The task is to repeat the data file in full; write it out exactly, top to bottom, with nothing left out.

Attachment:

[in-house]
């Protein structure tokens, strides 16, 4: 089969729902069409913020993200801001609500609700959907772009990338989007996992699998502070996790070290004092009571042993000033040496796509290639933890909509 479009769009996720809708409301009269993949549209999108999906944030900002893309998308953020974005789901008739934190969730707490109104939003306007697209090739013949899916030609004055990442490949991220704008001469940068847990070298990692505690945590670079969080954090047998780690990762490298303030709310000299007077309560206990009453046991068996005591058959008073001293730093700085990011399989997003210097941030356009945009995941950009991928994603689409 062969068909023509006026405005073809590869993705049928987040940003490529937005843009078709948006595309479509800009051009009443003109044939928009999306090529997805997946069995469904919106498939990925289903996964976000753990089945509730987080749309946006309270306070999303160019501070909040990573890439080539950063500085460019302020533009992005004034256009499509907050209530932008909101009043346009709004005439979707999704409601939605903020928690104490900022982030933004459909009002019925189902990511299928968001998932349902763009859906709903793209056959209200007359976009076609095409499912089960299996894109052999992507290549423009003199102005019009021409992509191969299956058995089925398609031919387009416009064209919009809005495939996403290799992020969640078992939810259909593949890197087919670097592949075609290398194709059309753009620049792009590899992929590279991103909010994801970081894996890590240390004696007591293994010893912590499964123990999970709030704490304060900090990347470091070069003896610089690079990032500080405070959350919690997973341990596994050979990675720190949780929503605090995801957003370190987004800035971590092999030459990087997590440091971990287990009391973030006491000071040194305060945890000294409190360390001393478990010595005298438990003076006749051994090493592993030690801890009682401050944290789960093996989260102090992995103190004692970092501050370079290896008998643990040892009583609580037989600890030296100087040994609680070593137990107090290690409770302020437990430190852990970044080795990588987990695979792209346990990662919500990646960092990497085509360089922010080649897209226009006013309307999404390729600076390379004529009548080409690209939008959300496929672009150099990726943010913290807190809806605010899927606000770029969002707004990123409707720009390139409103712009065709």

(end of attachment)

[in-house]
């Protein structure tokens, strides 16, 4: 089969729902069409913020993200801001609500609700959907772009990338989007996992699998502070996790070290004092009571042993000033040496796509290639933890909509 479009769009996720809708409301009269993949549209999108999906944030900002893309998308953020974005789901008739934190969730707490109104939003306007697209090739013949899916030609004055990442490949991220704008001469940068847990070298990692505690945590670079969080954090047998780690990762490298303030709310000299007077309560206990009453046991068996005591058959008073001293730093700085990011399989997003210097941030356009945009995941950009991928994603689409 062969068909023509006026405005073809590869993705049928987040940003490529937005843009078709948006595309479509800009051009009443003109044939928009999306090529997805997946069995469904919106498939990925289903996964976000753990089945509730987080749309946006309270306070999303160019501070909040990573890439080539950063500085460019302020533009992005004034256009499509907050209530932008909101009043346009709004005439979707999704409601939605903020928690104490900022982030933004459909009002019925189902990511299928968001998932349902763009859906709903793209056959209200007359976009076609095409499912089960299996894109052999992507290549423009003199102005019009021409992509191969299956058995089925398609031919387009416009064209919009809005495939996403290799992020969640078992939810259909593949890197087919670097592949075609290398194709059309753009620049792009590899992929590279991103909010994801970081894996890590240390004696007591293994010893912590499964123990999970709030704490304060900090990347470091070069003896610089690079990032500080405070959350919690997973341990596994050979990675720190949780929503605090995801957003370190987004800035971590092999030459990087997590440091971990287990009391973030006491000071040194305060945890000294409190360390001393478990010595005298438990003076006749051994090493592993030690801890009682401050944290789960093996989260102090992995103190004692970092501050370079290896008998643990040892009583609580037989600890030296100087040994609680070593137990107090290690409770302020437990430190852990970044080795990588987990695979792209346990990662919500990646960092990497085509360089922010080649897209226009006013309307999404390729600076390379004529009548080409690209939008959300496929672009150099990726943010913290807190809806605010899927606000770029969002707004990123409707720009390139409103712009065709």